China, commodities and the dollar.
With light trading volume and low staffing, Wall Street should be quiet in the coming week but traders are still watching out for what’s been scaring them most.
“It’s China and commodities and the dollar. Everybody’s going to be looking at those three factors … and obviously the Fed minutes,” said Dan Suzuki, Bank of America Merrill Lynch equity strategist.
Stocks ended the week slightly higher despite fears about Chinese growth that rocked markets Tuesday and Wednesday. China‘s currency devaluation and the continued selloff in commodities markets also spurred talk of deflation and a global growth slowdown. But by Thursday, stock markets were calmer and traders were once more coming around to the view that China’s issues are not so bad that they will stop the Fed from raising interest rates as early as September.
The timing of the U.S. central bank’s first rate hike in nine years has been a constant source of debate in the markets, as traders await the final pieces of economic data the Fed will take to its September rate meeting.
Minutes of the Fed’s July meeting, to be released Wednesday afternoon, could give them some clarity. “They’re probably going to sound hawkish. I do think if the market continues to settle down in here and the currency doesn’t decline more, I think you could probably see those (September rate hike) odds creep up,” said Leo Grohowski, CIO of BNY Mellon Wealth Management.
“Whether it’s September or December, it’s going to matter on Sept. 17 if we’re not all prepared. There’s definitely going to be some volatility.”
There are also two Fed officials speaking, with Minneapolis Fed President Narayana Kocherlakota speaking Thursday in South Korea, and San Francisco Fed President John Williams also on Thursday in Indonesia.
“Now that we’re a month before what the consensus is for liftoff, every little sneeze you get from any of the Fed members is going to get some focus,” said Suzuki. He said the idea of Fed tightening could spook the market temporarily but ultimately the very slow pace of rate hikes should not be a problem for stocks.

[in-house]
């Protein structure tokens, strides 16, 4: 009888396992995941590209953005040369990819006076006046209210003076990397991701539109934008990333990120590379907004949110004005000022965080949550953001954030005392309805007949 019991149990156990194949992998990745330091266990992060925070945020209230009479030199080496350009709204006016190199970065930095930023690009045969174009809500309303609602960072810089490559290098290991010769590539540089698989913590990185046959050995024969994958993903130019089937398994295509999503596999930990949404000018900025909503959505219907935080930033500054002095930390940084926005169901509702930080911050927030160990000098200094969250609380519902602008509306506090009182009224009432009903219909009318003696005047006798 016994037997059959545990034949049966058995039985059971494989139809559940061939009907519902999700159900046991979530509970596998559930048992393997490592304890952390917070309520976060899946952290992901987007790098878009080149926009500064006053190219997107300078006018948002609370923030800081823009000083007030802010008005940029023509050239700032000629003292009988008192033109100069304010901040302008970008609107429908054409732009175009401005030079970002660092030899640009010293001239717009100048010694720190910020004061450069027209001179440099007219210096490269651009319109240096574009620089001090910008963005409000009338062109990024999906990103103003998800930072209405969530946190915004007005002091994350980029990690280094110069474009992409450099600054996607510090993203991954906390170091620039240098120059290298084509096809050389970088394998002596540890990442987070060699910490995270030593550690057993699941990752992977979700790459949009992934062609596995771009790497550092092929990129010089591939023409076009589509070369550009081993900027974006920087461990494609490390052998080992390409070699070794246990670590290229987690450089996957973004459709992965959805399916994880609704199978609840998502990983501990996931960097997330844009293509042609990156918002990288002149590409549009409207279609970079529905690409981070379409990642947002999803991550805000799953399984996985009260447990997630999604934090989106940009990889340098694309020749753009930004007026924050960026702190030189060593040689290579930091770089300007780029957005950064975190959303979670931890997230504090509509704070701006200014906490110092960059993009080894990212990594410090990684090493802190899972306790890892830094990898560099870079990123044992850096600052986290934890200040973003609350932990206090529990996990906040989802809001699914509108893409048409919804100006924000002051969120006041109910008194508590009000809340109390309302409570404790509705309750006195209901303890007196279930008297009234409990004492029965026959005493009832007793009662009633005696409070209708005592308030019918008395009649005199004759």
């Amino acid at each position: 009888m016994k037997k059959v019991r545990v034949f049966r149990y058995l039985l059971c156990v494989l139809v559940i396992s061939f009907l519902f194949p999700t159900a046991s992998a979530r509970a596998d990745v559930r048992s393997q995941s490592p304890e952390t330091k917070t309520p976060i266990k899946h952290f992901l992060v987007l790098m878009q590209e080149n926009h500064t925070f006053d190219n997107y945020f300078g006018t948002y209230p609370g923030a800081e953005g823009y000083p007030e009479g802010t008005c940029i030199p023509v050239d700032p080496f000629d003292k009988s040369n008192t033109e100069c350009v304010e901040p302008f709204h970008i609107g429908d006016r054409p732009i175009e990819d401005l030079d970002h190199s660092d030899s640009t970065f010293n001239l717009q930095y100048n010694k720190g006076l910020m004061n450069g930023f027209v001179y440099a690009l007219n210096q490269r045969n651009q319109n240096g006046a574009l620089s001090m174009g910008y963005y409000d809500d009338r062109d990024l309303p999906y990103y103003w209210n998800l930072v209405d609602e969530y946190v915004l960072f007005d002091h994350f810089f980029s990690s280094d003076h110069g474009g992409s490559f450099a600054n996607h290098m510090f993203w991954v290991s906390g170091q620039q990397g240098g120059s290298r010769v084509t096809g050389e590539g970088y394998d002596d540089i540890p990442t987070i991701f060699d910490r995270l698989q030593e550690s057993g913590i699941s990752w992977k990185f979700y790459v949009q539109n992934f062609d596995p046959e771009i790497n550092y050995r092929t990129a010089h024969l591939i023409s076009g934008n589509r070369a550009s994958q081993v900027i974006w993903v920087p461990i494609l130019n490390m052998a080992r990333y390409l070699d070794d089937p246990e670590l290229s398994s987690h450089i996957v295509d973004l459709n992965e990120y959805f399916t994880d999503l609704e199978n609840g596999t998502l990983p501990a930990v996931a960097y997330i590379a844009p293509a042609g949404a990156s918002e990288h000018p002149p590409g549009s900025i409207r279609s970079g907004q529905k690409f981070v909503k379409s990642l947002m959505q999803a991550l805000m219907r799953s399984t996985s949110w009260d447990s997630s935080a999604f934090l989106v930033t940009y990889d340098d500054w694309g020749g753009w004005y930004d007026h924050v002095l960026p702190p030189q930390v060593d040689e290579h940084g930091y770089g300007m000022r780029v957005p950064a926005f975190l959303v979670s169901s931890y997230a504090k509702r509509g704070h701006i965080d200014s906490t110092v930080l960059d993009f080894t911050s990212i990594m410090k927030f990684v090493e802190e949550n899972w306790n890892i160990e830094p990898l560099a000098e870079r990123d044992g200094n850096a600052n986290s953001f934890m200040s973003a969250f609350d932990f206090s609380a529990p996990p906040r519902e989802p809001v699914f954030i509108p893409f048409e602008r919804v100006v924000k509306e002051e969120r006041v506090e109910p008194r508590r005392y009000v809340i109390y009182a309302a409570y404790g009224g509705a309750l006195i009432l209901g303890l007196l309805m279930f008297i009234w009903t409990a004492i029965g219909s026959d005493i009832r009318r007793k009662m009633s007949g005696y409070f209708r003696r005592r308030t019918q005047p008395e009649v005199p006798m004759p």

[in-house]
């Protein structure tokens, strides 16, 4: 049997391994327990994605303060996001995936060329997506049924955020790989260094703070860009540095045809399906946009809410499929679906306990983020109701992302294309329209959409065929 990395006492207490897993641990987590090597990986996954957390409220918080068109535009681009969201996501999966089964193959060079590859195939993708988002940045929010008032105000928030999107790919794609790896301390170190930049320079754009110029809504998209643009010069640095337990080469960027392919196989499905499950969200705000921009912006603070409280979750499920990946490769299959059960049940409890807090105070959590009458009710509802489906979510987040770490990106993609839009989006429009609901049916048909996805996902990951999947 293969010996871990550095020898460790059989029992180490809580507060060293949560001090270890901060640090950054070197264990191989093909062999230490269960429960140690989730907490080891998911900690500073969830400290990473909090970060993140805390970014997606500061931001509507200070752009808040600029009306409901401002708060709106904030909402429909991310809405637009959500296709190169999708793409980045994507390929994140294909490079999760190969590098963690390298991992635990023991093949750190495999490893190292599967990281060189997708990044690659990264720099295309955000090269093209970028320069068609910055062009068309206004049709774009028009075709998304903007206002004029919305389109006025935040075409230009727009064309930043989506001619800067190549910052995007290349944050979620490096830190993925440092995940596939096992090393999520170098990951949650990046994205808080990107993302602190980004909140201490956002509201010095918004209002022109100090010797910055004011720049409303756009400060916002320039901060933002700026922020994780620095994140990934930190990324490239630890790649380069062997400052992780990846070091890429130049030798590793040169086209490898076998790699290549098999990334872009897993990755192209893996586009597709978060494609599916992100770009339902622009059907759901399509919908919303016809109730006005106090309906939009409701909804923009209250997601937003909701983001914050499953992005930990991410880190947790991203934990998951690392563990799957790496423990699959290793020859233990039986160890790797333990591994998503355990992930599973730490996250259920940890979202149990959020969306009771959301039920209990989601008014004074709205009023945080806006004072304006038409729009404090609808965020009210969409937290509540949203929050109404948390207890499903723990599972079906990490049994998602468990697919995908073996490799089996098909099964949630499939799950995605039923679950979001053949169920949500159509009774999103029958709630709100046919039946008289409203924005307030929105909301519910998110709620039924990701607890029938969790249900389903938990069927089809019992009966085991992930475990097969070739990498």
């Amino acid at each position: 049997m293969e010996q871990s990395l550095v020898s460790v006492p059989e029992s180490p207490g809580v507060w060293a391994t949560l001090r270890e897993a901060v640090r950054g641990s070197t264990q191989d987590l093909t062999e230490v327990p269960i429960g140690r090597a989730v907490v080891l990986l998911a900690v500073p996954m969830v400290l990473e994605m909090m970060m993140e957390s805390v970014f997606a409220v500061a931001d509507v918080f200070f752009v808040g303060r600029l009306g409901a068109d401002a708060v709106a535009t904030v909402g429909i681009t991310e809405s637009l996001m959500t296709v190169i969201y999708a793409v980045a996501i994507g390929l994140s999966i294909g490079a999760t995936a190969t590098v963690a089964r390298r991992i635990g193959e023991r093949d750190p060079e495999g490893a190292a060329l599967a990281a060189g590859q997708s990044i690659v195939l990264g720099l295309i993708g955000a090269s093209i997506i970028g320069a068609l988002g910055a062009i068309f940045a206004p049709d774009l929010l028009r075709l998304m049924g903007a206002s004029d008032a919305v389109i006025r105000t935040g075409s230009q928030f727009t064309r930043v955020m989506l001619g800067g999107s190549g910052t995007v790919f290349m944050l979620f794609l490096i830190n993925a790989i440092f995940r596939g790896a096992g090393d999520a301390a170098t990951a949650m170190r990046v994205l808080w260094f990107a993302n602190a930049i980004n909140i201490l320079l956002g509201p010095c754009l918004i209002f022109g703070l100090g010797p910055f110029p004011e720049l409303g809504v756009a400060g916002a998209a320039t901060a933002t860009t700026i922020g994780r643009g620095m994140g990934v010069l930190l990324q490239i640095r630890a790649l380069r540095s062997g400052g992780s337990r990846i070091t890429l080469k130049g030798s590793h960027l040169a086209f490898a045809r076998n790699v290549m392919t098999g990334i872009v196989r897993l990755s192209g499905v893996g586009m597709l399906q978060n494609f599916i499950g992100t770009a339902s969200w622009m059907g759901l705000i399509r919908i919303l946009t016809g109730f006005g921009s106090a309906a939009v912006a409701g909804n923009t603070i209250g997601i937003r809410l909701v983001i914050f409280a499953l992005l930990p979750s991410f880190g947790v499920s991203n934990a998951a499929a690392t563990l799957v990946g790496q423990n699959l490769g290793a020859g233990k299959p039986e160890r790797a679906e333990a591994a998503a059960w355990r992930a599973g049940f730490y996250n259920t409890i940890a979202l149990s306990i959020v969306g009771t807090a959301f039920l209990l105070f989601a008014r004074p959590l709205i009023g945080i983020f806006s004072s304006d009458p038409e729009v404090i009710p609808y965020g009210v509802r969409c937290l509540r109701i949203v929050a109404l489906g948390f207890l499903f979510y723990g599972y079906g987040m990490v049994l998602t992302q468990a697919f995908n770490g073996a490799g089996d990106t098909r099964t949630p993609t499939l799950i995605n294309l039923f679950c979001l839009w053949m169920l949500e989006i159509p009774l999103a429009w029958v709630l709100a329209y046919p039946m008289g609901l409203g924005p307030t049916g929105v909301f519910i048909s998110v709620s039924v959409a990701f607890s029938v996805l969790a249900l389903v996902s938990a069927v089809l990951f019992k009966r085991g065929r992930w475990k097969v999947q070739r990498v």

But it could lead to a greater selloff than the recent several percent move in stocks. “In the face of this global soft patch, the uncertainty around the Fed and tightening adds to volatility over the next three to six months, or so. We wouldn’t be surprised to see a correction of 5 to 10 percent,” said Suzuki.
“Clearly, the major market drivers are global growth and commodities and the dollar and the most recent news everybody is talking about is China, and that’s been negative for all three of these … that was exacerbating the headwinds we’ve been dealing with for the last year,” he said.
Besides the Fed, there is a good helping of economic reports, including housing starts Tuesday and home sales Thursday. There’s also CPI consumer inflation data Wednesday and jobless claims and the Philadelphia Fed survey Thursday. There are also earnings reports from key retailers, like Wal-Mart (WMT), Home Depot (HD), Lowe’s (LOW), Target (TGT) and Gap (GPS).
“It’s hard to think data dependent when you have news like China coming back,” said Grohowski. “But the data is indicating a better U.S. economy and certainly that would alone justify at least the beginning of a (Fed) move. … The Fed can’t go into this with blinders. Whether it’s the China news, the global economy or the strength of the dollar, they’re going to be mindful of all of that.”
Grohowski said he expects that a first hike from the Fed in December is more likely. “I think we need to see the (Sept. 4) employment report. Right now, it’s a divided jury for September,” he said, noting the market began betting on higher odds for September after better data later in the week. Economists lifted their forecasts for tracking second-quarter GDP above 3 percent after business inventories but pared back third-quarter growth.
“Part of the reason we’re seeing some better economic performance is when oil first collapses, it shows up more immediately in the earnings. But it usually takes the better part of a year for it to show up in the real economy,” he said.
Falling oil prices were big topic in the past week, as U.S. West Texas Intermediate (@CL.1) crude futures fell more than 3.1 percent to a six-year low. Energy stocks, however, were the best performers of the big-cap S&P sectors in the past week, though they are 30 percent lower than this time last year.
The energy sector was up 3.2 percent; industrials were up 1.2 percent; and materials were 1 percent higher. The S&P 500 (.SPX) was up 0.7 percent for the week, to 2,091, while the Nasdaq (.NDX) was essentially flat, up less than 0.1 percent for the week.
“We could see a choppy market for the next few months but what’s going to rise from the rubble is these high-quality cyclical stocks … technology, industrials and energy companies,” Suzuki said.
Oil and agricultural commodities ended lower on the week but metals rebounded with gold up 1.7 percent.
The dollar index (.DXY) was down by 1 percent for the week, but the greenback was higher against the currencies of some emerging markets and commodities-driven economies like New Zealand.
Written by Patti Domm of CNBC